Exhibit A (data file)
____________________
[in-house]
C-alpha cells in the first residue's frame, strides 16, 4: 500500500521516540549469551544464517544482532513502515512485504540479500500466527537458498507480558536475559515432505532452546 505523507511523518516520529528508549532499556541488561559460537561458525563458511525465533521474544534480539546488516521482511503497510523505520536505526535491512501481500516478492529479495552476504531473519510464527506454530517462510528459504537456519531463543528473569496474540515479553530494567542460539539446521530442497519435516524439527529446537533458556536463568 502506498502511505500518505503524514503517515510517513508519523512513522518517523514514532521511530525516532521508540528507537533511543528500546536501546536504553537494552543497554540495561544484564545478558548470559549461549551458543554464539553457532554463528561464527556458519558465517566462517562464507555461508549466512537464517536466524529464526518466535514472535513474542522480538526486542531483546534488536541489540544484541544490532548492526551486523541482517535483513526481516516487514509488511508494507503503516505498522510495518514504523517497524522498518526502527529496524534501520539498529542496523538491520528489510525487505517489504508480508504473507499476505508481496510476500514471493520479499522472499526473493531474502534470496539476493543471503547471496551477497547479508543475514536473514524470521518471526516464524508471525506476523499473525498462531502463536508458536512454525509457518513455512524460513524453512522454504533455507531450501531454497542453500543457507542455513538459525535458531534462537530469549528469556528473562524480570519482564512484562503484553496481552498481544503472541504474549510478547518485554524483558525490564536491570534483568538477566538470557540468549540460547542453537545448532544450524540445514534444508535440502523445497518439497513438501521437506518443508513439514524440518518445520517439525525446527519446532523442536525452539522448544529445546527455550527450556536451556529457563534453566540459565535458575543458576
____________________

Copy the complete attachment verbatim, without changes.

[in-house]
C-alpha cells in the first residue's frame, strides 16, 4: 500500500521516540549469551544464517544482532513502515512485504540479500500466527537458498507480558536475559515432505532452546 505523507511523518516520529528508549532499556541488561559460537561458525563458511525465533521474544534480539546488516521482511503497510523505520536505526535491512501481500516478492529479495552476504531473519510464527506454530517462510528459504537456519531463543528473569496474540515479553530494567542460539539446521530442497519435516524439527529446537533458556536463568 502506498502511505500518505503524514503517515510517513508519523512513522518517523514514532521511530525516532521508540528507537533511543528500546536501546536504553537494552543497554540495561544484564545478558548470559549461549551458543554464539553457532554463528561464527556458519558465517566462517562464507555461508549466512537464517536466524529464526518466535514472535513474542522480538526486542531483546534488536541489540544484541544490532548492526551486523541482517535483513526481516516487514509488511508494507503503516505498522510495518514504523517497524522498518526502527529496524534501520539498529542496523538491520528489510525487505517489504508480508504473507499476505508481496510476500514471493520479499522472499526473493531474502534470496539476493543471503547471496551477497547479508543475514536473514524470521518471526516464524508471525506476523499473525498462531502463536508458536512454525509457518513455512524460513524453512522454504533455507531450501531454497542453500543457507542455513538459525535458531534462537530469549528469556528473562524480570519482564512484562503484553496481552498481544503472541504474549510478547518485554524483558525490564536491570534483568538477566538470557540468549540460547542453537545448532544450524540445514534444508535440502523445497518439497513438501521437506518443508513439514524440518518445520517439525525446527519446532523442536525452539522448544529445546527455550527450556536451556529457563534453566540459565535458575543458576